CHATHAM, Ont. - An Ontario judge has issued an emergency order that 14 children from an ultra-orthodox Jewish sect at the centre of a custody case be placed in the care of children's aid, but police said Thursday most of the children have left the country.
Two families whose children were ordered removed from their custody left Canada for Guatemala this week, but some of the travellers were detained in Trinidad and Tobago during a stopover, according to a Lev Tahor member's email to supporters, which was obtained by The Canadian Press.
Immigration authorities in Trinidad met Wednesday with Canadian Embassy officials about the case, said Marcia Hope, a spokeswoman for that country's Ministry of National Security.
A judge in Chatham, Ont., ordered that 14 Lev Tahor children be placed in the temporary care of Chatham-Kent Children's Services. The order says the agency can ask for assistance from local and provincial police, Canada Border Services Agency, the RCMP and Peel Regional police, whose jurisdiction includes the Toronto Pearson International Airport.
Chatham-Kent police said Thursday afternoon that 12 of the 14 children named in the emergency order have left the country. They said police and child services are trying to locate the remaining two children.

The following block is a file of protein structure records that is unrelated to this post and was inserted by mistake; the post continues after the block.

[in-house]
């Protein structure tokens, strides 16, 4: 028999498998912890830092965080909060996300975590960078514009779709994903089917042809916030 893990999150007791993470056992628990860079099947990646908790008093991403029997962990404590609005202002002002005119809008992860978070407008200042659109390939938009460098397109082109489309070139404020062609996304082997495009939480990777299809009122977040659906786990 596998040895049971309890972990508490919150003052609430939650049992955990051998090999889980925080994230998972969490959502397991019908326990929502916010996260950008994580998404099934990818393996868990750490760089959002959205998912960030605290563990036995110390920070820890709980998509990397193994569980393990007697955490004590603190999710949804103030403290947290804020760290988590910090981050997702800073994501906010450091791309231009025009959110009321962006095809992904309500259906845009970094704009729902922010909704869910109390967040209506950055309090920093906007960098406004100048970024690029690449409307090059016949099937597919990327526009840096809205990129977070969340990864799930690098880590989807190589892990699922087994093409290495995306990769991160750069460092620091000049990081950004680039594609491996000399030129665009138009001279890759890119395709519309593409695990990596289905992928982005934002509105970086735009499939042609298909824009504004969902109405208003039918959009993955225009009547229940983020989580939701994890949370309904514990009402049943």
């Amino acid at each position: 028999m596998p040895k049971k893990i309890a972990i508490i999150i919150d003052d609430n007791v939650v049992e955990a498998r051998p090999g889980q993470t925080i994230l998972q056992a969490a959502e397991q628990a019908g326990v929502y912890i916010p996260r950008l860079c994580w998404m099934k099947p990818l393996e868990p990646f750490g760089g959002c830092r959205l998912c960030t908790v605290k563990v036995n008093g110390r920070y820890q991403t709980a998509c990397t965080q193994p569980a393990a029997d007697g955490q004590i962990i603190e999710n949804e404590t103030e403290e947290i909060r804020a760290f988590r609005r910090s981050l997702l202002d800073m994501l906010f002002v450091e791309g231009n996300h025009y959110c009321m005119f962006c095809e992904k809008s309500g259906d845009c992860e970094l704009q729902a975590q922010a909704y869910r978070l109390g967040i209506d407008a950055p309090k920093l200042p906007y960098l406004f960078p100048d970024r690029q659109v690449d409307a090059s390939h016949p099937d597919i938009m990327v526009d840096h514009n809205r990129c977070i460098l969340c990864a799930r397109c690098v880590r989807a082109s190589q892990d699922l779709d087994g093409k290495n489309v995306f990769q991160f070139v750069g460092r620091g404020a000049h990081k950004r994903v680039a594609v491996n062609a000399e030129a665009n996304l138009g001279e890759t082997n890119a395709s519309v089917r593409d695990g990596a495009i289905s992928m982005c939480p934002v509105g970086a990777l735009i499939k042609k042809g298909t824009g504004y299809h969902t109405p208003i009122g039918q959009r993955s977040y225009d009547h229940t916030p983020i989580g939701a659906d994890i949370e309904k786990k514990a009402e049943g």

Community spokesman Uriel Goldman said he did not want to speak for those families, but said he suspected they left because they were afraid their children would be taken away from them.
"If any person have kids just going to think one second," he said. "What going to happen if all of a sudden some authorities say, 'Say goodbye for your children...just forget from your kids forever.'"
Goldman called the child welfare investigation — which lasted more than a year in Quebec before it was brought to court there — political persecution.
"We're talking about innocent people, very responsible parents," he said. "They have no case against them, zero case against them, not in Quebec and not in Ontario...It has to deal with the fact our community is a Jewish religious community who is anti-Zionist who do want to be old fashioned and this create a lot of hate."
A spokeswoman for Justice Minister Peter MacKay declined to comment on whether Canada is making any efforts to have the Lev Tahor children returned, saying extradition requests are confidential.
Canada Border Services Agency has said it cannot detain anyone without a search warrant.
One legal expert said any kind of extradition proceedings could only occur if someone faced criminal charges.
Two local police officers and four children's aid workers went door to door Wednesday night in the community of homes in Chatham, hours after the court order was made. Goldman said police were looking for the children at the centre of the court case. He said officers looked everywhere in the small homes, from inside washing machines to freezers.
The police officers and child welfare workers stayed at the complex for about 90 minutes and left around 10 p.m. without apprehending anyone.
A provincial police spokesman said they have not yet received a request for assistance from children's aid in Chatham.
A Quebec court originally ordered late last year that 14 Lev Tahor children be placed in foster care after the community of about 200 people left their homes in Ste-Agathe-des-Monts, Que., in the middle of the night, days after a child welfare agency started a court case against a couple of the families.
The community settled in Chatham, Ont., where a judge found last month that their move from Quebec was made to avoi